A Rotorua man found himself in the wild west flying about in helicopters and searching for missing people all in the name of water safety training.

Daniel Manzano recently returned from Texas where he was able to upskill in water safety training and in turn, upskill New Zealanders.

It was an experience like no other but through it, Manzano learnt New Zealand had a lot of improving to do.

"They have big hurricanes all the time so people they train are really well-prepared and well-equipped."


For more than 10 years Manzano has been volunteering for New Zealand Land Search and Rescue (LandSAR) as a trainer in water safety.

New Zealand could learn a thing or two from the wild west Manzano believed. Photo / Andrew Warner
New Zealand could learn a thing or two from the wild west Manzano believed. Photo / Andrew Warner

Every year the organisation awards a scholarship to a volunteer so they can learn in other countries knowledge in an area that would affect New Zealand - Manzano was the winner this year.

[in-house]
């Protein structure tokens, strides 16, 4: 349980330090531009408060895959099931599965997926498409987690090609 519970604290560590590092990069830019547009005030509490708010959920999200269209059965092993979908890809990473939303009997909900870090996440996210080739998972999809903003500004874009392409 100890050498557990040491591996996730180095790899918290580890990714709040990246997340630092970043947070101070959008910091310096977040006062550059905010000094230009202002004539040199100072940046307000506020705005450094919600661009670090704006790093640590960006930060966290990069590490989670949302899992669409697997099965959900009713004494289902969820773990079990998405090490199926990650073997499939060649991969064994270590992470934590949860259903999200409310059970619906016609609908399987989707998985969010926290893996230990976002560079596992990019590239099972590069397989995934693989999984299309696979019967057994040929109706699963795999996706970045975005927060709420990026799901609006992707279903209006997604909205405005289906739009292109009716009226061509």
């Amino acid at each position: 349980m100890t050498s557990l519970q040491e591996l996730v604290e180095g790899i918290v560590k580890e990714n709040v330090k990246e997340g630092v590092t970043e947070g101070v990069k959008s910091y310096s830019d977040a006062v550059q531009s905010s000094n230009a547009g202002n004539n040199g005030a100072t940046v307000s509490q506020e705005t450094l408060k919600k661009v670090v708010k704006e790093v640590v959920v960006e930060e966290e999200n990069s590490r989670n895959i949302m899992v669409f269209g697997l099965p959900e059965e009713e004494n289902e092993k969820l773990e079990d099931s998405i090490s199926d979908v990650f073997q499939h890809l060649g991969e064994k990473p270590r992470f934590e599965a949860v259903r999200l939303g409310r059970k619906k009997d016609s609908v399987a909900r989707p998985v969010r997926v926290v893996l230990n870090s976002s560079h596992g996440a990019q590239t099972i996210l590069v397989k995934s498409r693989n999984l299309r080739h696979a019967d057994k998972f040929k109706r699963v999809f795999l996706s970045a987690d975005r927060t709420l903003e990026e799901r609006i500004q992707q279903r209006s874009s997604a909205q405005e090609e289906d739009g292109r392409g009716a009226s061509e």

In the 12 months to June 2018 LandSAR helped save 65 people, rescued 191 and helped another 426 and Manzano believes there needs to be more realistic training experiences.

"There are definitely strong areas in New Zealand we do very well but there are certain areas we could do with a little improvement.

"Inter-agency co-operation is not great.

"Over there [Texas] everyone trains with everyone because they know when a big disaster happens they will need to work together."

Originally from Chile, Manzano has lived in New Zealand for close to 25 years.

It was the attraction of a summer job that brought him here but the beauty of New Zealand that made him stay.


But his journey in water safety did not start with LandSAR, he's been working in the field for most of his life.

"What drives me is the satisfaction of being able to help someone in need and hopefully get family smiling again because you've got their loved one back to them."

He said the difference he makes becomes like fuel and he needs it to keep running.

"I would like to believe little by little we are contributing to better water safety in the country."